I don’t usually care or follow trends myself, but brides and others do who want to stay up to date. It was however with some interest that I noticed that the Pantone color trend this year is “Greenery” a color familiar to floral artists. Green in all its shades and tones serves to unite the riotous variety of color found in nature and in floral design. Green is almost a neutral in this context, flattering the bolder colors around it or encouraging the more muted shades to stand out.
You’ll notice most well done bouquets have a goodly amount of greens in differing shades and textures. In fact, what a floral arranger does with greens separates a good florist from a great one.
Green flowers exist as well as foliage. You might want to check out some of these lovely, and unusual bits of nature.
Green roses, green tulips, snowdrops, mums, hydrangeas, carnations, alliums, calla lillies, Solomon seal, ladies mantel are but a few (not all pictured her).
In theese two recent bouquets from my work with the Bloom Project, you might notice how green comes into play, from the greenish-yellow centers of the daisies, to the pale green outer petals of the lisianthus,
back to the yellow-green centers of the teeny mums and the very green outer petals of the closed lillies.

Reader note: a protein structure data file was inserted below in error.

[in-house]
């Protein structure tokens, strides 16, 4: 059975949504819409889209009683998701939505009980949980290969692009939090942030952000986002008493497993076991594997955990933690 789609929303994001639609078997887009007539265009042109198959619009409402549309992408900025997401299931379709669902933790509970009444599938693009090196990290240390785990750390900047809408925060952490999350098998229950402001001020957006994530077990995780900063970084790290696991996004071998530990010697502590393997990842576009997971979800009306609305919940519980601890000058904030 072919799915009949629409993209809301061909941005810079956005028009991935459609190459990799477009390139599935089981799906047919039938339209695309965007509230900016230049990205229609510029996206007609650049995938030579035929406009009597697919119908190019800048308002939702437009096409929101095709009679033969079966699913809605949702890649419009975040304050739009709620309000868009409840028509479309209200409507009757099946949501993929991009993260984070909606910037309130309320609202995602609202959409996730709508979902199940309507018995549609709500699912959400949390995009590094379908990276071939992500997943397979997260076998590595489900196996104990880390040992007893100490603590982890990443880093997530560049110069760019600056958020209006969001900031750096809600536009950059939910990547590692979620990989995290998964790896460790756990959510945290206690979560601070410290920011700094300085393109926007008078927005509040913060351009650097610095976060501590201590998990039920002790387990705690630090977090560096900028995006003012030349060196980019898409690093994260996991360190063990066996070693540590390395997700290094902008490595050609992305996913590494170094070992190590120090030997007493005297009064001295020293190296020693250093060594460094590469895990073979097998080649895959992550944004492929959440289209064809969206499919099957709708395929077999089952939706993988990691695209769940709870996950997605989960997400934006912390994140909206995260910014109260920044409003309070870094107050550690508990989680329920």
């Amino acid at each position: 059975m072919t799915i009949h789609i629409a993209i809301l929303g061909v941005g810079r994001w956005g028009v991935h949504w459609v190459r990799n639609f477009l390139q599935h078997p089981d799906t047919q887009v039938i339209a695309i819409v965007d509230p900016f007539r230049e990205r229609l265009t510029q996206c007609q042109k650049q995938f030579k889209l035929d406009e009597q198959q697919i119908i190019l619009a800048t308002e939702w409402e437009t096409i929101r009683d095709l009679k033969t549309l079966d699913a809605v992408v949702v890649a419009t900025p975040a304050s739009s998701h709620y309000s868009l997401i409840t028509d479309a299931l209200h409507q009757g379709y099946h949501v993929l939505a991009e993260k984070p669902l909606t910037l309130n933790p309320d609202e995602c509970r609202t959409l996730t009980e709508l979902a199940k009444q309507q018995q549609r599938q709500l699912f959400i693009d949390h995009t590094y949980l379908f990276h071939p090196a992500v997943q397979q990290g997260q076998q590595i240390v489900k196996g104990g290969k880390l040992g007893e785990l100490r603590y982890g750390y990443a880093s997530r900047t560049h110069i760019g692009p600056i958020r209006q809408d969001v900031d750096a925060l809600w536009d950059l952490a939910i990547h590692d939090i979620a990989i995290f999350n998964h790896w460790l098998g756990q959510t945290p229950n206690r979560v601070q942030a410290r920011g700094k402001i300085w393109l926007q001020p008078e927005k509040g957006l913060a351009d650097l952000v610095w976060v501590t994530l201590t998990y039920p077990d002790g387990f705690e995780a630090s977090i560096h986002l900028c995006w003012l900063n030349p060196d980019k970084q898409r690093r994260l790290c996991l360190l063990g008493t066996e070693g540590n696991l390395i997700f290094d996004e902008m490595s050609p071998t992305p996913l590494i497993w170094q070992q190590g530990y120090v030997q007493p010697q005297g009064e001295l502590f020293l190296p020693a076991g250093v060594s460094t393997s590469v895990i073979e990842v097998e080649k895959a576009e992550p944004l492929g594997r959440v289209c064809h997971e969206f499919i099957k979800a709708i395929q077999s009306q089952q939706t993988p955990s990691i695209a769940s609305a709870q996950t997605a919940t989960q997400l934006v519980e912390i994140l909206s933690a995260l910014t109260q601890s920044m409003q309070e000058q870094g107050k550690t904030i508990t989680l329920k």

Green brings it all together.
One of our simple traditions for the Holiday and the new year is to see what our garden can produce in the dead of winter. Obviously, living in Zone 8, in a fairly moderate climate, means that we usually can find a decent number of things blooming. Alas, this year, we are stuck in the heart of a deep freeze. Even so, there is life to be found.
Unbroken dreams of spring regard us in our hibernation,
roots of remembrance tug in the mind, buried in sleep.
Smell spring in the slightly thawed earth,
in the desiccated flowers that have no right to bloom.
Against the frozen remains of winter.
we scent something fresh.
Welcome to the return of hope.
I volunteer for a wonderful organization, The Bloom Project, (thebloomproject.org) which repurposes flowers into bouquets for patients in hospice with the mission of demonstrating beauty, giving and joy during end of life care. The organization was founded in Bend, Oregon and has been operating in Portland for at least three years. Heidi Berkman, the organization’s visionary, has found wonderful floral partners including Teufel’s Nursery which donates space in Portland to the Bloom Project.
From raw material to bouquet
On Saturday, Nov. 12 I did a floral demonstration at the Lan Su Gardens here in Portland. The focus of my talk was on using color but also included tips on using found or everyday objects.
I was left with a few flowers and invited people to come up and make a bouquet.
Here I am at the start of working on the basket arrangement. That arrangement nearly done and it’s final form.
A few other pieces in both spare and lush styles.
My audience felt the vase changed color tone with the inclusion of the material.
I have had to practice my use of complementary colors as this color combination does not come easily to me. Volunteering at The Bloom Project has stretched my skills in this area as we repurpose flowers into bouquets for individuals in hospice. We don’t get to choose what flowers we get to use!